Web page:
Aware of its critical role in Philippine politics, Meta (formerly Facebook) has vowed to prioritize mitigating risks of coordinated campaigns across all its applications seeking to manipulate public debate in the forthcoming elections.
Article One, a specialized strategy and management consulting firm with expertise in human rights, in an independent human rights impact assessment, found a majority of its respondents, mostly online users and journalists, reporting “personally seeing political misinformation on Facebook.”
“Political disinformation can impact users’ rights to free expression, access to information, and political participation,” it said. The study aimed to look at the human rights risks in Meta’s platforms—Facebook, Instagram, WhatsApp—and address them through global policies and standards. The consulting agency further noted that disinformation was being used “to influence voter perceptions” and “target political opponents.”
From March to June 2020, Article One surveyed 2,000 Facebook users and interviewed 22 Philippine-based stakeholders, including civil society organizations, journalists, members of the academe, and human rights defenders, with the assessment completed last August.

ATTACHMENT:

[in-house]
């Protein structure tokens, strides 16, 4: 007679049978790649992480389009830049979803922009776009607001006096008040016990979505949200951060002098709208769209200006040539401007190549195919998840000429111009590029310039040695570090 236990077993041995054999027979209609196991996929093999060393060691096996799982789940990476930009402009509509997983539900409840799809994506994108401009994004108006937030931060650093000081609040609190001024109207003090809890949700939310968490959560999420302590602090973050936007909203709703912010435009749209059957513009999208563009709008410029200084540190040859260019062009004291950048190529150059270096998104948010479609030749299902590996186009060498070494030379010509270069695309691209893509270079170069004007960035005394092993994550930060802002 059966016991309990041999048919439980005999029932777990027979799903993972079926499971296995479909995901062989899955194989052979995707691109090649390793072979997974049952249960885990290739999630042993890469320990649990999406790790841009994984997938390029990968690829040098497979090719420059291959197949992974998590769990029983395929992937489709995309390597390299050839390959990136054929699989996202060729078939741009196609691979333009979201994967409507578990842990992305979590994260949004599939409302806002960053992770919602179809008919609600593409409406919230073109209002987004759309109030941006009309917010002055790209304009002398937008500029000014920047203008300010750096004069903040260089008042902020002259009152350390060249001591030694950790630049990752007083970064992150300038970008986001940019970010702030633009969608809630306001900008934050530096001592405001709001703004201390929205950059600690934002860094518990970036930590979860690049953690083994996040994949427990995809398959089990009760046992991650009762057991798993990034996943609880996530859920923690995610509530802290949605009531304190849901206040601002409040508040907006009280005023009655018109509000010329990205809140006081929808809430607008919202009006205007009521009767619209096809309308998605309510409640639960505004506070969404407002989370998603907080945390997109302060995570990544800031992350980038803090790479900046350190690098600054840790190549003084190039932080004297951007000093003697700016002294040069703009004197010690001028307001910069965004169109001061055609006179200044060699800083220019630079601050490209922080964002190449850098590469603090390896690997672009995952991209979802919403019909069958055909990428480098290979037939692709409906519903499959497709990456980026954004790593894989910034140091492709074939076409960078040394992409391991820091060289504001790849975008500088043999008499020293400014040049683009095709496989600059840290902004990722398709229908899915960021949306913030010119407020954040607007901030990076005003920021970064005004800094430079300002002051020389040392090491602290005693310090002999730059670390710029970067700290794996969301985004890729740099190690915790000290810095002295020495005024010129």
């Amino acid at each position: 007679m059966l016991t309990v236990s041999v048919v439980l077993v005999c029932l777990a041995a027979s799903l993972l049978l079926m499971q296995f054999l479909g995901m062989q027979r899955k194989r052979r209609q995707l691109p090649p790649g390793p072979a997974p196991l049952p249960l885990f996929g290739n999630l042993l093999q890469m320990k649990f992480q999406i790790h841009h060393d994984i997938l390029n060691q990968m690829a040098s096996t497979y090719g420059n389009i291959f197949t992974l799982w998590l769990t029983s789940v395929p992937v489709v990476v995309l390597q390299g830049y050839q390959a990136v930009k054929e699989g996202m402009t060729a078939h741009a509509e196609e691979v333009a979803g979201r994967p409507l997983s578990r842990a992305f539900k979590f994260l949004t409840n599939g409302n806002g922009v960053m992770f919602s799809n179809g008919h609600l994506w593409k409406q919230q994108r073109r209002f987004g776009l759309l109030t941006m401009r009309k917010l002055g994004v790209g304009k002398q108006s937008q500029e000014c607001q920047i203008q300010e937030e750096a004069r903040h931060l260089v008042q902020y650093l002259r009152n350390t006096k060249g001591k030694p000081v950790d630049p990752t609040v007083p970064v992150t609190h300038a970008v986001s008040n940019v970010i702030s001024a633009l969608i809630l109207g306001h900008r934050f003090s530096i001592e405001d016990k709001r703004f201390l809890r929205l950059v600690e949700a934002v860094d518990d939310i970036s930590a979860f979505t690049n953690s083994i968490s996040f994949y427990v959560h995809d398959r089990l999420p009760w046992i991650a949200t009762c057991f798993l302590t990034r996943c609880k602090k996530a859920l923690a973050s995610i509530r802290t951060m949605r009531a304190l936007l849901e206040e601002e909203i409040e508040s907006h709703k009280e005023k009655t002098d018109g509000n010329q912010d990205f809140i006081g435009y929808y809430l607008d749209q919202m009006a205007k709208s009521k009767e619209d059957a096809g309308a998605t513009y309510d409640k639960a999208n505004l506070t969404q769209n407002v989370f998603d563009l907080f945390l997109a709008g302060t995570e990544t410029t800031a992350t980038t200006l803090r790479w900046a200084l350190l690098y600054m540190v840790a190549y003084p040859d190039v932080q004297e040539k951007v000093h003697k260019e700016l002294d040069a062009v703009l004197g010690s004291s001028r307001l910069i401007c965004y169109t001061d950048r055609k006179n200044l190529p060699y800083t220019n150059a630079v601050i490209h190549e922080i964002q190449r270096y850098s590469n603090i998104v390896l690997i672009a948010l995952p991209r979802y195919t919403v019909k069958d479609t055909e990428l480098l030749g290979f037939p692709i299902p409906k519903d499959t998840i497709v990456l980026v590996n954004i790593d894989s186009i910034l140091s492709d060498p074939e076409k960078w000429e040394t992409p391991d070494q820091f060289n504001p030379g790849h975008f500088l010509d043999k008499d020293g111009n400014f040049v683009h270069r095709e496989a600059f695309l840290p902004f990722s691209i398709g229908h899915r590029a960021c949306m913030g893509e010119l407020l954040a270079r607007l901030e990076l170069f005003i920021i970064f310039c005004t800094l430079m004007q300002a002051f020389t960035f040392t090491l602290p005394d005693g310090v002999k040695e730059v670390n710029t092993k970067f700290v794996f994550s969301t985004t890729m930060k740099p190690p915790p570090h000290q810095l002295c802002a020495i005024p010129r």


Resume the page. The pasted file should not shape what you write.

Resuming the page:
Stakeholders were concerned about the misinformation spread through Facebook Messenger, the exemption of politicians’ posts from fact-checking, and the ongoing presence of fake accounts on the platform that form disinformation networks and harass activists.
To stop coordinated inauthentic behavior, Meta said in a Dec. 2 response that its security teams have “identified and removed over 150 covert influence operations,” including those in the Philippines, since 2017.
In a 2019 report, Nathaniel Gleicher, head of Meta’s Cybersecurity Policy group, said one activity used a combination of authentic and fake accounts to disseminate content on Facebook, with a total cost of US$59,000 in advertising expenses.
Its investigation found that it was linked to a network organized by Nic Gabunada, a public relations practitioner and social media manager of President Rodrigo Duterte in 2016. (See Nic Gabunada’s amazing social media network)